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Symbols of Connecticut and What They Represent

Connecticut is located in the New England region of the U.S. Since ancient times, the Native American tribes, including the Pequot, Mohegan and Niantic, lived on the land known as Connecticut. Later on, the Dutch and English settlers founded their settlements here.

During the American Revolution, Connecticut played a crucial role, supporting the troops with supplies and ammunition.  Five years after the end of the revolution, Connecticut signed the U.S. Constitution, becoming the 5th state of the U.S.

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Connecticut is considered one of the most beautiful U.S. states. About 60% of the state is covered in woodland which is why forests are one of the top natural resources of the state, providing firewood, lumber and also maple syrup. There are many state symbols associated with Connecticut, both official and unofficial. Here’s a look at some of the most well-known symbols of Connecticut.

List of Connecticut symbols

Flag of Connecticut

The official flag of the U.S. state of Connecticut displays a white baroque shield in the center defacing a royal blue field. On the shield are three grapevines, each one with three bunches of purple grapes. Under the shield is a banner reading the state’s motto ‘Qui Transtulit Sustinet’ which, in Latin, means ‘He who transplanted sustains’.

The flag was approved by the General Assembly of Connecticut in 1897, two years after Governor Owen Coffin introduced it. The design is said to have been inspired by a memorial from the Connecticut chapter of the Daughters of the American Revolution (DAR).

The American Robin

A simple but beautiful bird, the American robin is a true thrush and one of the best-loved songbirds in America. Designated as the official state bird of Connecticut, the American robin is distributed widely throughout North America.

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The bird is mostly active during the day and assembles in huge flocks at night. It has an important place in Native American mythology, with many myths and stories surrounding this little bird. One such story explains that the robin got its reddish-orange breast by fanning dying flames of a campfire in an attempt to save a Native American man and boy.

The robin is also considered a symbol of spring and has been mentioned in several poems by poets such as Emily Dickinson and Dr. William Drummond.

The Sperm Whale

The sperm whale is the largest of all toothed whales and the largest toothed predator on Earth. These whales are unique in appearance, with their enormous box-like heads which set them apart from other whales. They can grow up to 70 feet long and weigh up to 59 tons. Sadly, the sperm whale is now listed on the federal endangered species list due to harvesting, collisions with ships and entanglement in fishing nets.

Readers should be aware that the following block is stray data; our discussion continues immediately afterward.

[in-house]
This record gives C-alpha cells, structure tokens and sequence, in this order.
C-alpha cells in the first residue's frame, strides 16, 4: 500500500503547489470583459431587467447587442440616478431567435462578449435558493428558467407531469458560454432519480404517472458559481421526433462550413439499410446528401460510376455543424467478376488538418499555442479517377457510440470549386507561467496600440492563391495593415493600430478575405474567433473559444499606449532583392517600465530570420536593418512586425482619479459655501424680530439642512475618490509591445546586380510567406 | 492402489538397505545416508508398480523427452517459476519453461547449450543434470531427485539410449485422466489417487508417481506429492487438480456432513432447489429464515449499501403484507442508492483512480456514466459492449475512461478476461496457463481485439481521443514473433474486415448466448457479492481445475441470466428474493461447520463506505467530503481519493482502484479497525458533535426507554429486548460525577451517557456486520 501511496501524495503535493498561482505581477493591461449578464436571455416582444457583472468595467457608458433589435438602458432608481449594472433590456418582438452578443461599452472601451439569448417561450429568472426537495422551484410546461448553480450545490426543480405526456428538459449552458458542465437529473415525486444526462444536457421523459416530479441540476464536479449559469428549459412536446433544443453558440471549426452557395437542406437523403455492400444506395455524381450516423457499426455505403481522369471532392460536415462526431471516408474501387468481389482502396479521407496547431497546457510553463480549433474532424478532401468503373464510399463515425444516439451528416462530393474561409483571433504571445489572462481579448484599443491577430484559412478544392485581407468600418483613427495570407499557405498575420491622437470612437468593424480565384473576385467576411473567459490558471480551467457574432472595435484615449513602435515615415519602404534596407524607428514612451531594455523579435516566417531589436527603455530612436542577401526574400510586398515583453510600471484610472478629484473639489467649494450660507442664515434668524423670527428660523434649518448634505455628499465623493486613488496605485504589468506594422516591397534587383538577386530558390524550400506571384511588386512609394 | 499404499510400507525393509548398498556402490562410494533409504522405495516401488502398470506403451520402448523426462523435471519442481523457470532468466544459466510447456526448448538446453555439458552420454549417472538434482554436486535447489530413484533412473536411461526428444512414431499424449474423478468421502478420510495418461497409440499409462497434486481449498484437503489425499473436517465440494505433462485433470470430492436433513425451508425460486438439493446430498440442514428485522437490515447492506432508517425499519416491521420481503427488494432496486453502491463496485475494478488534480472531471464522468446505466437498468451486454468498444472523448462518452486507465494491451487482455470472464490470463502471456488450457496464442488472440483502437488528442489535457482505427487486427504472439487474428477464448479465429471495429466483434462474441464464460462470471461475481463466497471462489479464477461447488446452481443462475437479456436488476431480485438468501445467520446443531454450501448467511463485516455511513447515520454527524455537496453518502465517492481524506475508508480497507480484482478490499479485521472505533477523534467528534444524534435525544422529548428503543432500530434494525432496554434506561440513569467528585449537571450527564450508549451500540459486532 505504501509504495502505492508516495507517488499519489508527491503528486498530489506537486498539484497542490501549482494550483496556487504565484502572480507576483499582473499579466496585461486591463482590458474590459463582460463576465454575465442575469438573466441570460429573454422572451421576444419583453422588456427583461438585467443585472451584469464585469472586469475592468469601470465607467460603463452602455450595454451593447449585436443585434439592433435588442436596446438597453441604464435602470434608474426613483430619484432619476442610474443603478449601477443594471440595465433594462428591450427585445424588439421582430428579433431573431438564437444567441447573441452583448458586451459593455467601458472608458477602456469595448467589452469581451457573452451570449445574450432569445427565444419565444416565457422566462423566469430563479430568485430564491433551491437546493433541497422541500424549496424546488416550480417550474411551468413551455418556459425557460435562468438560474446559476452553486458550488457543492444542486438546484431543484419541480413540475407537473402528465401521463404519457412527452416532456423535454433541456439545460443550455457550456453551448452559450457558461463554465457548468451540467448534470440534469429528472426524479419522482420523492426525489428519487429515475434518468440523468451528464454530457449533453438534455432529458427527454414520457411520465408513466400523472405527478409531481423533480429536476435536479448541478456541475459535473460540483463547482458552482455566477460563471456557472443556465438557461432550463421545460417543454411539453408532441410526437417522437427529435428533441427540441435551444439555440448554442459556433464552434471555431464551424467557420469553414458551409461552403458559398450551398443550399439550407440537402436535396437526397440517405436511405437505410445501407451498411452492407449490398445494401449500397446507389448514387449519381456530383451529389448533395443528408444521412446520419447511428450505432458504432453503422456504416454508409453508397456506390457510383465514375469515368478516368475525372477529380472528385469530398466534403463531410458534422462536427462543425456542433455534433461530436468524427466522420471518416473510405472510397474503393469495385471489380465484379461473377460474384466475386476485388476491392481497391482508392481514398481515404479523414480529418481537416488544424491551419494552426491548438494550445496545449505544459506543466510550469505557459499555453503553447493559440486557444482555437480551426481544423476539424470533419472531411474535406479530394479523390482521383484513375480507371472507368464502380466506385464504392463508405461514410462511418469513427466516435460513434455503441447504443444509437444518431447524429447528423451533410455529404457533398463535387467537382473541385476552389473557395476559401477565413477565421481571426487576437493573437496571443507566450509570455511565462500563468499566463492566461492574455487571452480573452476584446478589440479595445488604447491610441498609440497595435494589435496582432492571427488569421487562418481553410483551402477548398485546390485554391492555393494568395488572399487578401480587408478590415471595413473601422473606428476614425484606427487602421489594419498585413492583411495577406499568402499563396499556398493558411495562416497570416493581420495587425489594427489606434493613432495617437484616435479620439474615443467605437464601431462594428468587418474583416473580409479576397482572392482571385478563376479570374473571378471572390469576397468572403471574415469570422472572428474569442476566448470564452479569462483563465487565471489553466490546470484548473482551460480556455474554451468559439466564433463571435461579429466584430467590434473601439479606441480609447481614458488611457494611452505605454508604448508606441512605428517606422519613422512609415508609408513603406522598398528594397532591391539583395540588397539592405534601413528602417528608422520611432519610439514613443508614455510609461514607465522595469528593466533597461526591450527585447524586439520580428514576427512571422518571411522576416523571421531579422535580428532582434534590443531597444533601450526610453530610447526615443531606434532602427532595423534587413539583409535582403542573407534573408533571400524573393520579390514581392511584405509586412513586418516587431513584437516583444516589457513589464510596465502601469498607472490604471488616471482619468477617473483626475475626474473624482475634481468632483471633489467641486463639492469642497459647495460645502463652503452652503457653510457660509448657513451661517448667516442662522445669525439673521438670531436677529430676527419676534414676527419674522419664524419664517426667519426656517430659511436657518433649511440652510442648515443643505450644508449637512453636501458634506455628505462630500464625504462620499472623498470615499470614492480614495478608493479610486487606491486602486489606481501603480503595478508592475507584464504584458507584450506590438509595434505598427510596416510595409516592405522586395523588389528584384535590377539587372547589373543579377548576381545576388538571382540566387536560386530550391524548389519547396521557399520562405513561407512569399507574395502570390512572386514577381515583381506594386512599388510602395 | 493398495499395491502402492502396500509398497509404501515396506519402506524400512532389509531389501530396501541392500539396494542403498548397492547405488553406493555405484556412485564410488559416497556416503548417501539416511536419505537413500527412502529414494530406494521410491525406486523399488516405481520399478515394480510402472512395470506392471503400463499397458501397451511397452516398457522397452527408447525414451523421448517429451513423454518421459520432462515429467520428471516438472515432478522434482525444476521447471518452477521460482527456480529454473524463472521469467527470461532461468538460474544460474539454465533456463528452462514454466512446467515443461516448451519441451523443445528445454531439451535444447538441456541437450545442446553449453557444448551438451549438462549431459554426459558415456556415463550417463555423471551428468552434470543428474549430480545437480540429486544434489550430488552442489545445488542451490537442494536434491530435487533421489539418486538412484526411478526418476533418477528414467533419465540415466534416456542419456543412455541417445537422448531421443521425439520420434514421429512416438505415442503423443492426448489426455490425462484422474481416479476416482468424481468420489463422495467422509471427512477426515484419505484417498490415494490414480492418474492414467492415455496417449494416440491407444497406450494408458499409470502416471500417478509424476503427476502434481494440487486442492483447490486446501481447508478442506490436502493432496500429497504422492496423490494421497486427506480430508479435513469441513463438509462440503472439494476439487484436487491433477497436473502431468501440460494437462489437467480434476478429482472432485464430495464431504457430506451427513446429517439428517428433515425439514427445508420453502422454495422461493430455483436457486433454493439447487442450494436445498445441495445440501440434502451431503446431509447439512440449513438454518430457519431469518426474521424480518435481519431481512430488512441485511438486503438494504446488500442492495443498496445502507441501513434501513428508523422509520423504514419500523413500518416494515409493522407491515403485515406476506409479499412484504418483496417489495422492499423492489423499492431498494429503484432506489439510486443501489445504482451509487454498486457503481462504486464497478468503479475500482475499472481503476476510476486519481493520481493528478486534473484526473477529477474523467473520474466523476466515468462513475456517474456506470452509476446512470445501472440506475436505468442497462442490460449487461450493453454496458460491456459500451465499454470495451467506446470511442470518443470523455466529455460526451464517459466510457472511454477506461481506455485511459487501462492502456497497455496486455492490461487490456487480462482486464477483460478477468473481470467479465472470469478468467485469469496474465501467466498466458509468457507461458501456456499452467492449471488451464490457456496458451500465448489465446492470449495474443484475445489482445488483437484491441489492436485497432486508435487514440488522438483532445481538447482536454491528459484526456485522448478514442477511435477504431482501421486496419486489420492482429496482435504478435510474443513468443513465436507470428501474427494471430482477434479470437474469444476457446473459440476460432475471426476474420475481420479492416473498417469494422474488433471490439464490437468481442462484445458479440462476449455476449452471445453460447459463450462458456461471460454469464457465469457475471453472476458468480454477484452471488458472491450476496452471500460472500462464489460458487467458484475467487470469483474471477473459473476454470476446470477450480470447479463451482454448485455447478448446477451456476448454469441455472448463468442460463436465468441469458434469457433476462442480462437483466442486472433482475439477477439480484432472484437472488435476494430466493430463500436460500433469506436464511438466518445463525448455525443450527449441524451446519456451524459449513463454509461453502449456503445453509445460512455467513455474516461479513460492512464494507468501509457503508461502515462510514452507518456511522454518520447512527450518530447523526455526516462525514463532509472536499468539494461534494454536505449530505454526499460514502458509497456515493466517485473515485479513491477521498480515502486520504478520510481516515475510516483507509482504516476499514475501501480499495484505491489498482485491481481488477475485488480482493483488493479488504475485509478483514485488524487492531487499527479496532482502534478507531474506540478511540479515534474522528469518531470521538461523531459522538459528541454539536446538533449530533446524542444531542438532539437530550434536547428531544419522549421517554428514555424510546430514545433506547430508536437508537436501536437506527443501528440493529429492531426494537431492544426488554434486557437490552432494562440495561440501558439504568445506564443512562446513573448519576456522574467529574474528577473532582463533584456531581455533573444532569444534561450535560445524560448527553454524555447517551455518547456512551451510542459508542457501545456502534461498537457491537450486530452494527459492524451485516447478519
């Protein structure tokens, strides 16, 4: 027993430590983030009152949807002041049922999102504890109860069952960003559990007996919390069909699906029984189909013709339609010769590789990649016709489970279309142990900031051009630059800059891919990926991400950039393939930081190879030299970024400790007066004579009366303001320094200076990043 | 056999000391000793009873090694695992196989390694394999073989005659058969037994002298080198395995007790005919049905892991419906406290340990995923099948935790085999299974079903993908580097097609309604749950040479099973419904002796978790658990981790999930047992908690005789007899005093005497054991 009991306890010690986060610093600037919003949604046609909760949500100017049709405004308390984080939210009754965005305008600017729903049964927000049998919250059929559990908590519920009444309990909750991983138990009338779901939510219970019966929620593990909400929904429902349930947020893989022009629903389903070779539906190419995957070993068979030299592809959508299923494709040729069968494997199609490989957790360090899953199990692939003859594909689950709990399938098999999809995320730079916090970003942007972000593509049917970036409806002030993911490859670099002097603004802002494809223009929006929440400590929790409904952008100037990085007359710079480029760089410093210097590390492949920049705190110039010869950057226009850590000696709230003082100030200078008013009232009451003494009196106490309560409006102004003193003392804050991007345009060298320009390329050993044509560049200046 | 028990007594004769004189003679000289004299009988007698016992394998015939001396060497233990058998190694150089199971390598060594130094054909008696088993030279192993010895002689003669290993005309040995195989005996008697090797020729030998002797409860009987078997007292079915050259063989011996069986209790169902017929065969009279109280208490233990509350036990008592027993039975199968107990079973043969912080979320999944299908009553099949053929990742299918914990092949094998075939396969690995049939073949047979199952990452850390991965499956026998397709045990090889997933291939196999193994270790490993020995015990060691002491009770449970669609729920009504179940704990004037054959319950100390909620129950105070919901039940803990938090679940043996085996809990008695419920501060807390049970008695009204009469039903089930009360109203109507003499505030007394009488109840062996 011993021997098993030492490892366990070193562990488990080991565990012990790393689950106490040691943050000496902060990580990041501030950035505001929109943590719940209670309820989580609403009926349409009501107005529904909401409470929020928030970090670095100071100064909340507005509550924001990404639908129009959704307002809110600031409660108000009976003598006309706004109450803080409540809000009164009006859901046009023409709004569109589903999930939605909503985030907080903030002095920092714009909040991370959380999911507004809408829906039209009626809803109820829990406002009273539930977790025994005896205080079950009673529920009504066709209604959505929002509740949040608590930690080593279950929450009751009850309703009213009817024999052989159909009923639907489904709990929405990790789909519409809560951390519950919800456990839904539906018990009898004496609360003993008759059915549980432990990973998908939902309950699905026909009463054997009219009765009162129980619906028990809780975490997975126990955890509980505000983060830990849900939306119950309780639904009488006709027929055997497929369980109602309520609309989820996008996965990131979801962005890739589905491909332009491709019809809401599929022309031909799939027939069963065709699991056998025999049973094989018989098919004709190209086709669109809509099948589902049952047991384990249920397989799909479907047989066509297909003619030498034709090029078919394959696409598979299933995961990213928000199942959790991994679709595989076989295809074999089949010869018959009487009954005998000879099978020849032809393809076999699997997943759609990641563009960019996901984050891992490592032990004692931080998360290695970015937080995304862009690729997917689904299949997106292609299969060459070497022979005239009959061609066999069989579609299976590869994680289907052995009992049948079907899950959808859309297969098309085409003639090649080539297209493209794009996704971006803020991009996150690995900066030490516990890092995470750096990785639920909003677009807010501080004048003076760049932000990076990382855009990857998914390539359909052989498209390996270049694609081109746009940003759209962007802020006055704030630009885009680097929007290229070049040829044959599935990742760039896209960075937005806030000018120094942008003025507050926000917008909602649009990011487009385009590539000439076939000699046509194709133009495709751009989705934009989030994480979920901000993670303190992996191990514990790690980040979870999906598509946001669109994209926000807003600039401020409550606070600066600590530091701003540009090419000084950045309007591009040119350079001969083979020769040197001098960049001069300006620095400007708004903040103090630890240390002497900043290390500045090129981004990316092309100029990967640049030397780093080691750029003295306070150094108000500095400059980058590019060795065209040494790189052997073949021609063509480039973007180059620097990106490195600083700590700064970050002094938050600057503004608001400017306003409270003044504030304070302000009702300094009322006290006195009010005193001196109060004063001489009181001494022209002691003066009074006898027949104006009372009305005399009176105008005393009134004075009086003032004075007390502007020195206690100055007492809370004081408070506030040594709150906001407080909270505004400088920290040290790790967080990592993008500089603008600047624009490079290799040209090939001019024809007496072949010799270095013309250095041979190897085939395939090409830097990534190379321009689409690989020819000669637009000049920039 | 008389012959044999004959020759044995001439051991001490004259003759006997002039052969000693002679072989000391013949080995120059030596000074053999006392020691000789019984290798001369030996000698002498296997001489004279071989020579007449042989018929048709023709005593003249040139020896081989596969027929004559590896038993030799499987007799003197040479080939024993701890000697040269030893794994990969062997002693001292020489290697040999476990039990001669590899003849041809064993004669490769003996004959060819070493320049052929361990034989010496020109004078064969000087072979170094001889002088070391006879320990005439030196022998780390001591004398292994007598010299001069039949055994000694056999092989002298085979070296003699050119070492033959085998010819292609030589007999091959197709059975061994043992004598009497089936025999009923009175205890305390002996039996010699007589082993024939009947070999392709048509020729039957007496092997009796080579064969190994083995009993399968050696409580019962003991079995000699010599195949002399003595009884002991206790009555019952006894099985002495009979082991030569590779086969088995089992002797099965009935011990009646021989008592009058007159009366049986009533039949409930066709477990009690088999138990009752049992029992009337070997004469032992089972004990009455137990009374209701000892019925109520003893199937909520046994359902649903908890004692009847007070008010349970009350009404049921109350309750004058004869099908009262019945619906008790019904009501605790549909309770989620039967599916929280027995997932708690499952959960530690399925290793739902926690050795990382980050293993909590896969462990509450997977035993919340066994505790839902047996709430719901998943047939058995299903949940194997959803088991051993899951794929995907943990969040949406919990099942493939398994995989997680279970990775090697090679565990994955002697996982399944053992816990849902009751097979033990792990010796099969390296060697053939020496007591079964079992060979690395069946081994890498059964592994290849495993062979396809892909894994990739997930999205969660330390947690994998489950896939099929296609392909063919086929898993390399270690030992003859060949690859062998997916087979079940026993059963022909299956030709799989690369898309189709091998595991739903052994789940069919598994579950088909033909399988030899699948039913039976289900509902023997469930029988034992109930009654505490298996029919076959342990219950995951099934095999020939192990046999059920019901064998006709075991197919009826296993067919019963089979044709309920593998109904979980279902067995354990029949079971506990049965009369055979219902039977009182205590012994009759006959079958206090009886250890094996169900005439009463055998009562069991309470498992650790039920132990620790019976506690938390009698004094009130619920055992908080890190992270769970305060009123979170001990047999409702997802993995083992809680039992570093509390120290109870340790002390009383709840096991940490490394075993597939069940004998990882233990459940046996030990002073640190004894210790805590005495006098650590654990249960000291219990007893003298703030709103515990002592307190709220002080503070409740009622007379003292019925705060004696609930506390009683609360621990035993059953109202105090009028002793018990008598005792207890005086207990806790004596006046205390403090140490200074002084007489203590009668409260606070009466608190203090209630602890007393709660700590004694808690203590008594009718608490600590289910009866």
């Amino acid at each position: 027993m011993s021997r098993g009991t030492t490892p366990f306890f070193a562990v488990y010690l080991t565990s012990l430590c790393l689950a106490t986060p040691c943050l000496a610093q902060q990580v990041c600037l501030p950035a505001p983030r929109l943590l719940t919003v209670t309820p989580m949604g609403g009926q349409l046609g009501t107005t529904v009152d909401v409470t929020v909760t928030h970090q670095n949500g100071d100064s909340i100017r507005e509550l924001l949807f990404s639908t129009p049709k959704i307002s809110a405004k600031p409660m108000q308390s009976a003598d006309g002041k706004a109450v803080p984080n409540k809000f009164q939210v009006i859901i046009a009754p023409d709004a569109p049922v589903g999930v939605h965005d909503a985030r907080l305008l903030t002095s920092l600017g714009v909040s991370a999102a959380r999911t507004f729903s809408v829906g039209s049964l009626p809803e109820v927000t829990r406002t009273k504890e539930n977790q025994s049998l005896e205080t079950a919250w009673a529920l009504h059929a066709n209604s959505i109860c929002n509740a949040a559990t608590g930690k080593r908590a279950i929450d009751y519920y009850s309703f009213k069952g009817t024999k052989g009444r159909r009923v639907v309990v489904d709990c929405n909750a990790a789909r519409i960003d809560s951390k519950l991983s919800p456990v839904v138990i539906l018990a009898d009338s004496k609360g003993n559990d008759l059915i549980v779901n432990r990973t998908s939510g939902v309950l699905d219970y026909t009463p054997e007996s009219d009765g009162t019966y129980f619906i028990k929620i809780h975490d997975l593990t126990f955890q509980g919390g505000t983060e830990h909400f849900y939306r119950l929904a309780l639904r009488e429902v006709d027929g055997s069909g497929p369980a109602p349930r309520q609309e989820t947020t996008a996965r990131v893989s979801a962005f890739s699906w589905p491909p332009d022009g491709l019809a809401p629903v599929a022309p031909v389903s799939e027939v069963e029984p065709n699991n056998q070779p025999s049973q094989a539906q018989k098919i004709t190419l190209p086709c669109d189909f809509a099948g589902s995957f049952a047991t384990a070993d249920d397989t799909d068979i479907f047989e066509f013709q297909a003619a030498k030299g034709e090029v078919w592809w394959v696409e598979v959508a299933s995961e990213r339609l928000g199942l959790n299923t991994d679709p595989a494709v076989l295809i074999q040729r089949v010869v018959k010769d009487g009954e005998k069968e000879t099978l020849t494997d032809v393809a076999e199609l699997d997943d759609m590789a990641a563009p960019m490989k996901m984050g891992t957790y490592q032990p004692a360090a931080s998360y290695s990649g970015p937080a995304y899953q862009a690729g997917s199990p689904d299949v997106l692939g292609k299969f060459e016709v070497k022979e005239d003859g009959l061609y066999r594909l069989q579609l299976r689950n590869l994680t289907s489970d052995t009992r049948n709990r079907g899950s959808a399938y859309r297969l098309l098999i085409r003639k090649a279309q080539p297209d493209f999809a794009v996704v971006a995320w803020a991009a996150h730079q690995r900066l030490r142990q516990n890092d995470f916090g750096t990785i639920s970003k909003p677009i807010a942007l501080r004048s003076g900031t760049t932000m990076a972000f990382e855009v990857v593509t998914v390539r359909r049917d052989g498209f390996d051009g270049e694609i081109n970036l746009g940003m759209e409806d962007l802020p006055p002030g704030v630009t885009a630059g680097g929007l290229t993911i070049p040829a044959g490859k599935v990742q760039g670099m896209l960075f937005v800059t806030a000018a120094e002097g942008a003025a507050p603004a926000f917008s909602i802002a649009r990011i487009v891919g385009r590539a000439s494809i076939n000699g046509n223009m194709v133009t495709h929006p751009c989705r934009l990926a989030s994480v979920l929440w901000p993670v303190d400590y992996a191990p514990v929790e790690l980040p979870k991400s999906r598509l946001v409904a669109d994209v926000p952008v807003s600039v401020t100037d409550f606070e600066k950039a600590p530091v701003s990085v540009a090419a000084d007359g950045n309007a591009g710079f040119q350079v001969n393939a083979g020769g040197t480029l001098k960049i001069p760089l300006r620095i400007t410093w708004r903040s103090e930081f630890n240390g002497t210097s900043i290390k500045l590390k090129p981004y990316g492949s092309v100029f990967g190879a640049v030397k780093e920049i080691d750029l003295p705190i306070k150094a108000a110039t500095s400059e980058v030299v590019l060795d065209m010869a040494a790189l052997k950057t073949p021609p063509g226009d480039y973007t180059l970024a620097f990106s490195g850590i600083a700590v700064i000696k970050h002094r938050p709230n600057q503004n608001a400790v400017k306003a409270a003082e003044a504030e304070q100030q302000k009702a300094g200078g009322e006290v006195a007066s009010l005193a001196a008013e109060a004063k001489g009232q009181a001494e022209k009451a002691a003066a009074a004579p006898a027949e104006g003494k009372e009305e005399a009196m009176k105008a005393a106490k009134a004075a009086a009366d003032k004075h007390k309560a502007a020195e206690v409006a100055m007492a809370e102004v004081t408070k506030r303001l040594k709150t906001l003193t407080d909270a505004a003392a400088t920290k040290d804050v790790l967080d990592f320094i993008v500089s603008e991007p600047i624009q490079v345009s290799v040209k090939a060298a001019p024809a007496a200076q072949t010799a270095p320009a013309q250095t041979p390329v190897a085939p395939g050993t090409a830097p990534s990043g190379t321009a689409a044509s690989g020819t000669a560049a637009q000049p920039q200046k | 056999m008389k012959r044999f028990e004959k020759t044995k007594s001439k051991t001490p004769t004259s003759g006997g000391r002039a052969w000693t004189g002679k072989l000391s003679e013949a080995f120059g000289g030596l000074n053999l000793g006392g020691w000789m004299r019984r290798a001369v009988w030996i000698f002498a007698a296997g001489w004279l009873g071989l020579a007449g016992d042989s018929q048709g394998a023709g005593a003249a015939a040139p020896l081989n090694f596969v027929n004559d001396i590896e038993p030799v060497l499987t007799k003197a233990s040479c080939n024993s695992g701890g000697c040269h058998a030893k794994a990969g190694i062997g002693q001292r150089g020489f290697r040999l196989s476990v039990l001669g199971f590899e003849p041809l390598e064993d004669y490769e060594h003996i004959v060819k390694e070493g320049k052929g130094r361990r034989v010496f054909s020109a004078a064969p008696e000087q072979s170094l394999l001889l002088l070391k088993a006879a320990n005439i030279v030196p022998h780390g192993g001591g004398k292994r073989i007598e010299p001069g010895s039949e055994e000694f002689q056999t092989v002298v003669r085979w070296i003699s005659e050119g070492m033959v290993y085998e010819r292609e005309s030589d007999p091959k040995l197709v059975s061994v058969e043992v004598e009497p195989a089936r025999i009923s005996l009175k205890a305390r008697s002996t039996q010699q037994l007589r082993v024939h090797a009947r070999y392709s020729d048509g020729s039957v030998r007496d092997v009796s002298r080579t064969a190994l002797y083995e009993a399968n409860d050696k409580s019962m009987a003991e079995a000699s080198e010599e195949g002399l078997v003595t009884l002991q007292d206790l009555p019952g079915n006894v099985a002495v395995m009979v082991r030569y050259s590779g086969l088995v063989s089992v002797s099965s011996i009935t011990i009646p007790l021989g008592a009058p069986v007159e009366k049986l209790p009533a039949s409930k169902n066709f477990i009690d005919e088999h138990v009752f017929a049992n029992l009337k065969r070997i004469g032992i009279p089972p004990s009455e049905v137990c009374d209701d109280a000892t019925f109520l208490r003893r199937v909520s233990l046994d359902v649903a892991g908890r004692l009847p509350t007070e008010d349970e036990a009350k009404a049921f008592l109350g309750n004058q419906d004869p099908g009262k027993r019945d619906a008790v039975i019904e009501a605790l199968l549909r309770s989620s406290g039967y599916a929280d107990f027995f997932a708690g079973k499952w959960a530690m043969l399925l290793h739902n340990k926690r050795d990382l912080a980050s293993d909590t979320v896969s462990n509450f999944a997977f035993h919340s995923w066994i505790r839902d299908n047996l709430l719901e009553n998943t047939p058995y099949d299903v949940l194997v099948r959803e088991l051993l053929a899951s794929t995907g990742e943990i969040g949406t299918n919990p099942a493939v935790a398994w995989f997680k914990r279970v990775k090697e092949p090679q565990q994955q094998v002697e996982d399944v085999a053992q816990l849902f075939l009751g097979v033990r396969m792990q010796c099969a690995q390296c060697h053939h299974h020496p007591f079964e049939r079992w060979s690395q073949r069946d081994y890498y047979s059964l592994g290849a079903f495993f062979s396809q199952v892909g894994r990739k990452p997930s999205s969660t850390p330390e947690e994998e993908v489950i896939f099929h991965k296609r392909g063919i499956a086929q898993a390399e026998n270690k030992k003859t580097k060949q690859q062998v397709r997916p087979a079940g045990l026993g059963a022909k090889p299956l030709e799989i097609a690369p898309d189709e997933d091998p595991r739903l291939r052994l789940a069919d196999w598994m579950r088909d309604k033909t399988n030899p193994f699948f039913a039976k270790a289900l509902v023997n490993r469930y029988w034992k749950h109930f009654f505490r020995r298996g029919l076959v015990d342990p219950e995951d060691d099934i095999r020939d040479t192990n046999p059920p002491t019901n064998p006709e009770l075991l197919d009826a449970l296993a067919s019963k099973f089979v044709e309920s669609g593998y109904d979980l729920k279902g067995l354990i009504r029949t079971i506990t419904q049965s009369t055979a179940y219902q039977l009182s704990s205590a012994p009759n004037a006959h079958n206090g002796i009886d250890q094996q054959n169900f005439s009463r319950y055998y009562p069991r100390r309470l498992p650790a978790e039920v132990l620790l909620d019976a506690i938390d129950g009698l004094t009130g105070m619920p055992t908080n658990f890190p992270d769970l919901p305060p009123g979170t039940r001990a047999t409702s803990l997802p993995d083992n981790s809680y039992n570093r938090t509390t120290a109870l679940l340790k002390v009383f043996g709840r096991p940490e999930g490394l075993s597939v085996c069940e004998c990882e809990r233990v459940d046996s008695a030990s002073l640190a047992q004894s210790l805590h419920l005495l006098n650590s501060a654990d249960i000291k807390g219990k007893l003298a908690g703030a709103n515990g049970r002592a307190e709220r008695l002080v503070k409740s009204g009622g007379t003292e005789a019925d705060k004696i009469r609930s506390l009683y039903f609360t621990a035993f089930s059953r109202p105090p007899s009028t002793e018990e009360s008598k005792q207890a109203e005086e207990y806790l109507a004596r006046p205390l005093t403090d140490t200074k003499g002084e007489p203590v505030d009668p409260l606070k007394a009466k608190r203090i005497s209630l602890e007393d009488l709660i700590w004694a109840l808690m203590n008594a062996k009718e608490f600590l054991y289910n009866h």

The sperm whale played an important role in the history of Connecticut in the 1800s when the state was ranked second (only to the state of Massachusetts) in the whaling industry. In 1975, it was officially adopted as the state animal of Connecticut due to its immense value to the state.

Charles Edward Ives

Charles Ives, an American modernist composer born in Danbury, Connecticut, was one of the very first American composers to become internationally renowned. Although his music was mostly ignored during the early years of his life, its quality was later publicly recognized and he came to be known as an ‘American original’. His works include tone poems, symphonies and nearly 200 songs. In 1947, he was awarded the Pulitzer Prize for his Third Symphony. Charles was designated the official state composer of Connecticut in 1991, to honor his life and work.

Almandine Garnet

Garnets are a type of mineral commonly used in jewelry or for more practical purposes, including as abrasives in saws, grinding wheels and sandpaper. Garnets are found in various colors from pale to very dark tints, with some of the best garnet in the world found in the state of Connecticut.

The variety that Connecticut is known for is the almandine garnet, a unique and beautiful stone of a deep red color, leaning more towards purple.

Almandine garnets are high valuable minerals which are typically cut into dark reddish garnet gemstones and popularly used in all kinds of jewelry, especially earrings, pendants and rings. Having played an important role in the history of Connecticut, the almandine garnet was designated the official state mineral in 1977.

The Charter Oak

The Charter Oak was an unusually large white oak tree that grew on Wyllys Hyll in Hartford, Connecticut, from the 12th or 13th century up until it fell in 1856, during a tempestuous storm. It was well over 200 years old at the time it fell.

According to the tradition, the Connecticut’s Royal Charter (1662) was carefully hidden in the tree’s hollow in an effort to protect it from the English governor-general. The Charter Oak became an important symbol of independence and is featured on the Connecticut State Quarter.